Boston, MA — Yesterday, Vermont Governor Phil Scott signed the nation’s first law requiring producers of hazardous household products to safely collect and dispose of them. It is the eighth Extended Producer Responsibility (EPR) law enacted in Vermont, which leads the nation in enacting EPR laws to manage consumer products. Many household products—including cleaning fluids, varnish, paint removers, fuel additives, and gas cylinders—contain toxic and/or flammable ingredients. Known as household hazardous waste (or “HHW”), these products require special handling once consumers are finished using them. Although the U.S. Environmental Protection Agency sets stringent requirements for hazardous waste generated by businesses, it does not regulate household products that contain the same hazardous materials.
“H.67 is the first law in the United States that brings producers of the most toxic and consequently difficult and costly-to-manage portion of the waste stream to the table to develop a plan that creates cleaner land and water for all Vermonters,” said Jen Holliday, Director of Public Policy and Communications for the Chittenden Solid Waste District (CSWD), chair of the Vermont Product Stewardship Council, and a PSI Board member. “In addition, producers will now be incentivized to develop less-toxic household products.” Holliday has been working on this legislation with PSI since 2017.
“As a result of the effectiveness of Vermont's existing EPR laws on paint, batteries, electronics, pharmaceuticals, and mercury lamps and thermostats, it has the highest per-capita collection and recycling rates in the nation for many of these products,” said Suna Bayrakal, PSI’s Director of Policy & Programs, who worked on the legislation. “We expect similar achievements from this new law in protecting public health and the environment by advancing the collection and safe management of a range of household hazardous products—aerosols, cleaning fluids, paint thinners, pool chemicals, among others. Although this is the first such law in the US, it has proven successful in Canada, where HHW EPR has been operating successfully since the 1990s.”
In Vermont, many local governments run HHW collection events to help residents safely dispose of these products, but these events are infrequent and often underfunded; others build and operate permanent facilities that collect HHW year-round, but at a major and growing expense to taxpayers and government. In many communities, where there is a lack of collection facilities or events, or inconsistent HHW collection services due to the limited resources of local governments, significant quantities of these materials are disposed of in the trash or down the drain—it is estimated that 855 tons or more per year of HHW are being disposed of in landfills in Vermont. These unsafe disposal practices contaminate the environment and threaten the safety of drinking water; when stored at home, HHW puts children and pets at risk for poisoning and can cause fires or release dangerous pollutants during flooding.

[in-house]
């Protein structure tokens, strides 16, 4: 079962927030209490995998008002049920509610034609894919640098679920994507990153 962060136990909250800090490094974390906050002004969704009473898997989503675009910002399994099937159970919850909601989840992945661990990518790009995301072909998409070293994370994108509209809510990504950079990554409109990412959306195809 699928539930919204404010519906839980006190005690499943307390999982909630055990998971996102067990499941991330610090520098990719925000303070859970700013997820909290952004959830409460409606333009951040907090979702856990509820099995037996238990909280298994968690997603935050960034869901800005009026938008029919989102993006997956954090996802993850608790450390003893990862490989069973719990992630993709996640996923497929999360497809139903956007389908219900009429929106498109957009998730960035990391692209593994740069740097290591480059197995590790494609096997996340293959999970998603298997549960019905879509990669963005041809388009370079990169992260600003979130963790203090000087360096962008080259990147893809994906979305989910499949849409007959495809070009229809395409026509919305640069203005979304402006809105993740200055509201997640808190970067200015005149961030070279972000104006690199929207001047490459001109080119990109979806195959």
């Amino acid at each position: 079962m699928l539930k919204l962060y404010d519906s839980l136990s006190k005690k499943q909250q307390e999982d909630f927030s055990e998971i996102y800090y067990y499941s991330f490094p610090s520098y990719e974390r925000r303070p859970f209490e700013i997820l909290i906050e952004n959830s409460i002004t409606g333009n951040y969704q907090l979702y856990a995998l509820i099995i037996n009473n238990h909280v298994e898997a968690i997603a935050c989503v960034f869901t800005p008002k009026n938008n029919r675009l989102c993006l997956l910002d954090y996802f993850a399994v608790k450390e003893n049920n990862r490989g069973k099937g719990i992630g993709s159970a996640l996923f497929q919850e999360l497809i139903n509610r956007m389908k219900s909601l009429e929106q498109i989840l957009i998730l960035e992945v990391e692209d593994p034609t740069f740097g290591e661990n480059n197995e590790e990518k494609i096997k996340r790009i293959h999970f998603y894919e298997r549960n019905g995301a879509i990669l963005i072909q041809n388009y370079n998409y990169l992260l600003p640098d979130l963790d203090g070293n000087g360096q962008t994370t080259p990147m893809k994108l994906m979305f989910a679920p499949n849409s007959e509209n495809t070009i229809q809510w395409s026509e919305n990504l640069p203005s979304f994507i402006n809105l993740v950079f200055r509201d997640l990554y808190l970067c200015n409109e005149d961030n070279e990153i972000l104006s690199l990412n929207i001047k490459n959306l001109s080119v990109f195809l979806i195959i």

H.67 creates a statewide HHW EPR program, which will be managed and sustainably funded by the manufacturers of these products. Local governments will have the opportunity to participate in the program and be reimbursed by manufacturers for their costs of collection; they will also save money as transportation and processing costs are assumed by manufacturers. H.67 is consistent with current EPR best practices and contains key elements necessary for implementation of an effective HHW EPR law, including:
- Performance goals to measure progress;
- Annual reporting to provide transparency and monitor program implementation;
- Education and outreach to raise public awareness about how to safely manage HHW and reduce leftover products, including to Vermont’s diverse ethnic and environmental justice populations; and
- Opportunities to improve the stewardship plan as the program matures.
HHW EPR programs have operated successfully in Canada since the 1990s and, in the past few years, expanded to new provinces based on that success. In Manitoba, collection volumes increased four-fold in the first five years of program implementation; in British Columbia, more than 131,000 gallons of HHW were collected in 2017. Over the past decade, PSI analyzed the operational feasibility of EPR for HHW in the U.S., as well as best practices and lessons learned from existing programs across Canada.
PSI worked with Vermont’s state and local government officials, including those in the Vermont Product Stewardship Council, to develop and refine the legislation in Vermont, which builds on prior PSI work in Oregon. Our research on Canadian programs contributed to the development of the Vermont bill. Learn more on PSI’s HHW product page.PSI has also worked with Vermont stakeholders to develop the state’s other EPR laws on paint, electronics, pharmaceuticals, mercury lamps, mercury thermostats, and batteries.
Product Stewardship Institute (PSI)
PSI is a policy advocate and consulting nonprofit that pioneered product stewardship in the United States. Since 2000, PSI has helped enact 133 extended producer responsibility (EPR) laws across 17 product categories in 33 states — the bedrock of the circular economy. We work with governments, academia, nonprofits, and business to ensure that products are responsibly managed from design to end of life. Join us at www.productstewardship.us.
Contact: Scott Cassel, CEO and Founder, Product Stewardship Institute, 617-236-4822 or firstname.lastname@example.org